Nobel laureate, Prof. Wole Soyinka has described the demotion of Brigadier-General Eniitan Ransome-Kuti to the rank of Colonel by the Nigerian Army Council as unwarranted humiliation.
Soyinka spoke Sunday ?during a press conference titled ‘Justice At Bay: The Long, Twisted Road to Ese’, which he jointly hosted with Femi Falana, human rights lawyer and a Senior Advocate of Nigeria.
He stated that full justice ought to be done since the embattled senior officer has been acquitted on all the counts for which he was charged in the first place.
which quashed his early conviction by a Special Court Martial.
“I think full justice should be done. He (Ransome-Kuti) has been acquitted eventually on all the counts for which he was charged in the first place. So, why the stain at the end of supposed conveyance of justice? Why the stain of reduction in his rank and the humiliation?” Soyinka said.
According to the literary icon, “there is nothing worse for a serving soldier, than for him to be demoted. It amounts to an unwarranted humiliation. So we are appealing to the military command and to the president to restore this man to his rank.”
Ransome-Kuti, 52, was arrested in January 2015 and tried by a Special Court Martial over a three count charge of cowardly behaviour, failure to perform military duties, and miscellaneous offences relating to military property, while serving as Commander of a Joint Multinational Task Force in Baga, Borno State.
The first count of cowardly behaviour was later struck out by the military court, but Ransome-Kuti was found guilty of the other two counts: earning him a dismissal from the army and six months imprisonment.
Ransome-Kuti was charged alongside Colonel O.C Ajunwa, his chief of staff; Lieutenant-Colonel G.A Suru, Multi-National Joint Task Force Garrison Commander; Lieutenant-Colonel Haruna, Commanding Officer of 134 Battalion; and Major Aliyu, Commanding Officer of 174 Battalion.
But Ransome-Kuti was the only one convicted. This prompted his lawyer, a Senior Advocate of Nigeria, Femi Falana, to write the Defence Minister.
In his letter he described Ransome-Kuti’s conviction and sentence as “fundamentally wrong, unjust, and illogical”.
According to Falana, who was also at the Sunday’s media briefing, he noted that while his client was convicted, his co-defendants who were Commanding Officers were discharged and acquitted.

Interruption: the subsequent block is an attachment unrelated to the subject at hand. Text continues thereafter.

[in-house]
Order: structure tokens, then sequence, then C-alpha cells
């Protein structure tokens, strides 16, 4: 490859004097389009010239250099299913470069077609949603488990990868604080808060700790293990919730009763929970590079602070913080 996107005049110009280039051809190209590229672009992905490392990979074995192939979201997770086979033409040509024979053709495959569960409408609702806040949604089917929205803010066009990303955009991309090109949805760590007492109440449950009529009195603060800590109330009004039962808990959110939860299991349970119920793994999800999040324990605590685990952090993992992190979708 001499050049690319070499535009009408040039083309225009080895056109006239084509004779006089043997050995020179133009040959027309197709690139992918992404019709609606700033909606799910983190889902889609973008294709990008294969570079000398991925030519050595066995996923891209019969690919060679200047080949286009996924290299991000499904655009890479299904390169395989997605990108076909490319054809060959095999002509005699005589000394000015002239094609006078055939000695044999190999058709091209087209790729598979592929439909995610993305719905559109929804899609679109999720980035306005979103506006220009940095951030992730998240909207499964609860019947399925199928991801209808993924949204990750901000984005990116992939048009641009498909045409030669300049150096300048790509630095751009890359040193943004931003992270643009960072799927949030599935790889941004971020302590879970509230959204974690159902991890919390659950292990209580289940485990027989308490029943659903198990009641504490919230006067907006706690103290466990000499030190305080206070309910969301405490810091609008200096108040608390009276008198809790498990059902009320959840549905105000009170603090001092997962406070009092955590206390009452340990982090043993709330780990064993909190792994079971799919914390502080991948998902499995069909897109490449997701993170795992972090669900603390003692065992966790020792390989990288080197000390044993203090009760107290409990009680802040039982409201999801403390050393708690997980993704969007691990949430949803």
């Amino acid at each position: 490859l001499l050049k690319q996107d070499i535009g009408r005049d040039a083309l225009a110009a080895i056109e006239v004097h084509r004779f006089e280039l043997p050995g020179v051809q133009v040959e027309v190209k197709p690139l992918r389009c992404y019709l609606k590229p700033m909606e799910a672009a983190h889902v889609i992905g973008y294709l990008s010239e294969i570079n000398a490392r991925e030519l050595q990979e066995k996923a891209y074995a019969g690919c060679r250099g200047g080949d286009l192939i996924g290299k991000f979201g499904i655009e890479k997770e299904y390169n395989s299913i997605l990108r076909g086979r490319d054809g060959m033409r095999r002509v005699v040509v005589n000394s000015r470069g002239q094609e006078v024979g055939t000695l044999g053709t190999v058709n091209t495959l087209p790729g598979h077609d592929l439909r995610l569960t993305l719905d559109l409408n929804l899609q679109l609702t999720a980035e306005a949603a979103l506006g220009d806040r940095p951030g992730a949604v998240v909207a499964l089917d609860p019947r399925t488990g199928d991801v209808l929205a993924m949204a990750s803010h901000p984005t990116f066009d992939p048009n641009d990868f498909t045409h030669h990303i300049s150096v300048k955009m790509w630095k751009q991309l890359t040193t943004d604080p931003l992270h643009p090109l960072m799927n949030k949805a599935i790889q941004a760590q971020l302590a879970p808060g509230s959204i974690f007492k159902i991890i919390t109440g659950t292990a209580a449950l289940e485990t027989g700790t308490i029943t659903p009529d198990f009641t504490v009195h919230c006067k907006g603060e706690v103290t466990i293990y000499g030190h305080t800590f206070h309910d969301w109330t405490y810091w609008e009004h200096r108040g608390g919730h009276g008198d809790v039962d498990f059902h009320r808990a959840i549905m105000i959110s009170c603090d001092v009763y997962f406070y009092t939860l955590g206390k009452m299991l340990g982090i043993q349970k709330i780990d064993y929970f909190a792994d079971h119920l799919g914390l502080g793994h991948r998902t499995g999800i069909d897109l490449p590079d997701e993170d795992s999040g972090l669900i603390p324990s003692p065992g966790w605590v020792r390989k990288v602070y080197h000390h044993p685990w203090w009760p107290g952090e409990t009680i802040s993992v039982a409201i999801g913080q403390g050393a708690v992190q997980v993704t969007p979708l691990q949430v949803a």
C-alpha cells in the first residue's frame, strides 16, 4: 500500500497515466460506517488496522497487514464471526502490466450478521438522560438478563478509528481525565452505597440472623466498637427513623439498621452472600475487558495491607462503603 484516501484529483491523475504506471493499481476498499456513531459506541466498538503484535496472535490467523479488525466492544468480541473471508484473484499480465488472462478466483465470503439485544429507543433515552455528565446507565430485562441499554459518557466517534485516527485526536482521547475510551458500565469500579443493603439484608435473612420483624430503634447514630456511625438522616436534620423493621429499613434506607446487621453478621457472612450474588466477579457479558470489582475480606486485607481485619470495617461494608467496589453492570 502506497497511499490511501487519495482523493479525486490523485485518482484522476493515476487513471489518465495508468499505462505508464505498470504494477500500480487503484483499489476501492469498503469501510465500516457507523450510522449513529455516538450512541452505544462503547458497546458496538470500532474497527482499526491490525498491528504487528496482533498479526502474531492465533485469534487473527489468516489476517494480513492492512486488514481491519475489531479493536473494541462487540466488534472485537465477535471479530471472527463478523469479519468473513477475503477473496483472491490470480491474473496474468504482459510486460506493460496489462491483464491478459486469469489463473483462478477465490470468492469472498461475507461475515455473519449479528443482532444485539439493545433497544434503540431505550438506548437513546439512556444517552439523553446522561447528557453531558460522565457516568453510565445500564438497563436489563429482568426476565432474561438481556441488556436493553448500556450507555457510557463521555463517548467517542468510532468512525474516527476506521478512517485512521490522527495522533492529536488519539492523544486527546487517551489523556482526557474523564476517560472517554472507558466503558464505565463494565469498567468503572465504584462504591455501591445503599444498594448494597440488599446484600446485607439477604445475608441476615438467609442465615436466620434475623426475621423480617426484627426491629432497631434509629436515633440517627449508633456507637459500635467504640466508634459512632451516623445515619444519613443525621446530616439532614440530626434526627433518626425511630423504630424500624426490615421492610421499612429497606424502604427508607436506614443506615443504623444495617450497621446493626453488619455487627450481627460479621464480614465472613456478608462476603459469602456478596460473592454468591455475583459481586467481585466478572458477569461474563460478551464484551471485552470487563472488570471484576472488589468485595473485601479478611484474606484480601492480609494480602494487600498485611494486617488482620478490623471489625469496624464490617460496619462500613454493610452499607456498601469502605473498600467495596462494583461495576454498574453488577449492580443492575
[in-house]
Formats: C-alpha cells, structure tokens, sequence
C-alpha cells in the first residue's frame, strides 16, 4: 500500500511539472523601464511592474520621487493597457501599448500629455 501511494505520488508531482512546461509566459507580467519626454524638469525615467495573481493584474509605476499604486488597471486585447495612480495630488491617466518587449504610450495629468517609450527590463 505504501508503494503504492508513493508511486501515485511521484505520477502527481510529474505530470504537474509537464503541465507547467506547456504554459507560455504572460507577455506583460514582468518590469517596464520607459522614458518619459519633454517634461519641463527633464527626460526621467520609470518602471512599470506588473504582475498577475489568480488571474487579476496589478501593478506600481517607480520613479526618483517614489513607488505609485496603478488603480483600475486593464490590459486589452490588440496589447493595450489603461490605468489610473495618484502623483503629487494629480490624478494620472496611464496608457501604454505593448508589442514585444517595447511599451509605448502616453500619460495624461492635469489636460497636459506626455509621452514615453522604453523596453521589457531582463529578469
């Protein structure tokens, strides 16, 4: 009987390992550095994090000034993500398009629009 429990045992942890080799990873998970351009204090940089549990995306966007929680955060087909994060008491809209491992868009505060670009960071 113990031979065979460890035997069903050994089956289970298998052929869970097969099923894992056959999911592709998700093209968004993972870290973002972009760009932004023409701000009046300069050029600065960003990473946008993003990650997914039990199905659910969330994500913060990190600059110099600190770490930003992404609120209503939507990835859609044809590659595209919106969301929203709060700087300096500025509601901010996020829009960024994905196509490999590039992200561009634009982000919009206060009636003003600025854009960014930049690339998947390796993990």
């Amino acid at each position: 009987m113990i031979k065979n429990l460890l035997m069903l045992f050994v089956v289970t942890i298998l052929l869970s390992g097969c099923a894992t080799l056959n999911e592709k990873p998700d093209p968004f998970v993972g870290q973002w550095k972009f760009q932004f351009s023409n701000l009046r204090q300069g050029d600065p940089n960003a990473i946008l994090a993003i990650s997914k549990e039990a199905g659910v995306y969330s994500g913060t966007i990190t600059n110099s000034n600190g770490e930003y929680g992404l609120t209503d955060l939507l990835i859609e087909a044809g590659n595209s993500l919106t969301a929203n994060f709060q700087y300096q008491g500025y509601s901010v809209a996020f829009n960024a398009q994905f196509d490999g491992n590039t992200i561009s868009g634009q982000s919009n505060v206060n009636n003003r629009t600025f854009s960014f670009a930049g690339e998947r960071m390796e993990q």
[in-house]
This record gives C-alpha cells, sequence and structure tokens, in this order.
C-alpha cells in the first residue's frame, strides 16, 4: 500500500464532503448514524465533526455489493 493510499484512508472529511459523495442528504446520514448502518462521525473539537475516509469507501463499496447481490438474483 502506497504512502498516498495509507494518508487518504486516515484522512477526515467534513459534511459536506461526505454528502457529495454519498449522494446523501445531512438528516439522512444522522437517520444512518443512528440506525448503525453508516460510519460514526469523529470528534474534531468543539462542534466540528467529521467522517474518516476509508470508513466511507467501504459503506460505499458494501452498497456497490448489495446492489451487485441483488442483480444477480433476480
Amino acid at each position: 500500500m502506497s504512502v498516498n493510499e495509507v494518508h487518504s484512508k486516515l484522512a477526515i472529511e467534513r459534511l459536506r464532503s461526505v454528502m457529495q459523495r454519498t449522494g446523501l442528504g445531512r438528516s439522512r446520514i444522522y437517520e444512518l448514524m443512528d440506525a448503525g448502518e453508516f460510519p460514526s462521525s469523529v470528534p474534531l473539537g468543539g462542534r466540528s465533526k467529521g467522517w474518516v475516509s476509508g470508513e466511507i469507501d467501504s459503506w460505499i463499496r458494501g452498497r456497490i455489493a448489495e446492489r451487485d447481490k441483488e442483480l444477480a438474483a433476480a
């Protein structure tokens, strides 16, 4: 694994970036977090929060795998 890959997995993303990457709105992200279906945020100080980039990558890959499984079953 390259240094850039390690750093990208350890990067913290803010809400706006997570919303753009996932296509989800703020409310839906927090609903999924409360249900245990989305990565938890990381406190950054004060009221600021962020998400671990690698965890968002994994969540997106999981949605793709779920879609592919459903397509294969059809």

He then requested for a dispassionate review of the case and urged the minister to set aside the finding and sentence of the military court against Ransome-Kuti in the interest of justice.
“This is most desirable because the prosecution did not prove that it was the responsibility of our client to personally coordinate troops and assets of HQ MNJTF to repel the Boko Haram insurgents attack on HQ MNJTF in view of the fact that the troops and assets were under the command of their respective commanding officers,” he stated.
He added “Of interest is the fact that our client who had no direct control of the troops and assets was found guilty while his subordinate officers such as the Commanding Officer 134 Battalion, Commanding Officer 174 Battalion, and Garrison Commander MNJTF Garrison who had direct control of the troops and assets were freed.”
But before Falana’s letter could be attended to, the officer had served his six-month jail term.
But for some reasons best known to the army alone, he was not released from their custody.
This forced Falana to threaten a legal action in another letter to the Chief of Army Staff dated 26 February, if his client was not immediately released.
Few days later, the COAS directed that Ransome-Kuti be immediately released from custody.
“This is about the saying that half a loaf is better than none. What the Nigerian Army has done here was the offer half a loaf to the demand of justice,” Soyinka said.
The foremost playwright, who described the whole episode as “a very painful one”, praised Falana for his doggedness over the matter. He said he has been very restrained from commenting on the trial given that Ransome-Kuti is a member of his family.
“I want to thank Femi (Falana) for his doggedness over this matter. I have been reticent to some extent, but active not in public, because General Eniitan Ransome Kuti is my family. It’s been quite a very painful episode. If you recalled that in my last publication ‘The Republic of Liars’, I mentioned that a certain member of my family, in fact not only been in the army but were actually at the forefront confronting Boko Haram. He was the one I was referring to. I must thank Femi for a very lucid articulation of the circumstances of that event that led to his arrest which many people do not know,” he stressed.
Soyinka then appealed to the military high command and to President Muhammadu Buhari to employ the moral courage to do what is right absolutely from start to finish without reducing that mandate of justice.
“Let justice be done to this man, Enitan Ransome-Kuti by restoring the man to his original rank, and also extend justice to other serving military officers who have been at the forefront of our security. We should also remember that this fight against Boko Haram is not for military alone. We better support the military both materially and morally. Let them know and understand that we know the sacrifices they are making for us. So, I repeat we should do justice, a thorough justice,” he said.
The nobel laureate continued, “If we must absolutely jail anyone as a result of this (insurgency) episode, let those thieving Generals take on the sentences of all the innocent officers, in addition to their own. Those who deprived soldiers of the weaponry they needed to execute their humanitarian duties, we should add those sentences to that of the thieving Generals. Let us give this soldiers leniency and absolutely clean their records which must not be besmirched. That’s the essence of justice.”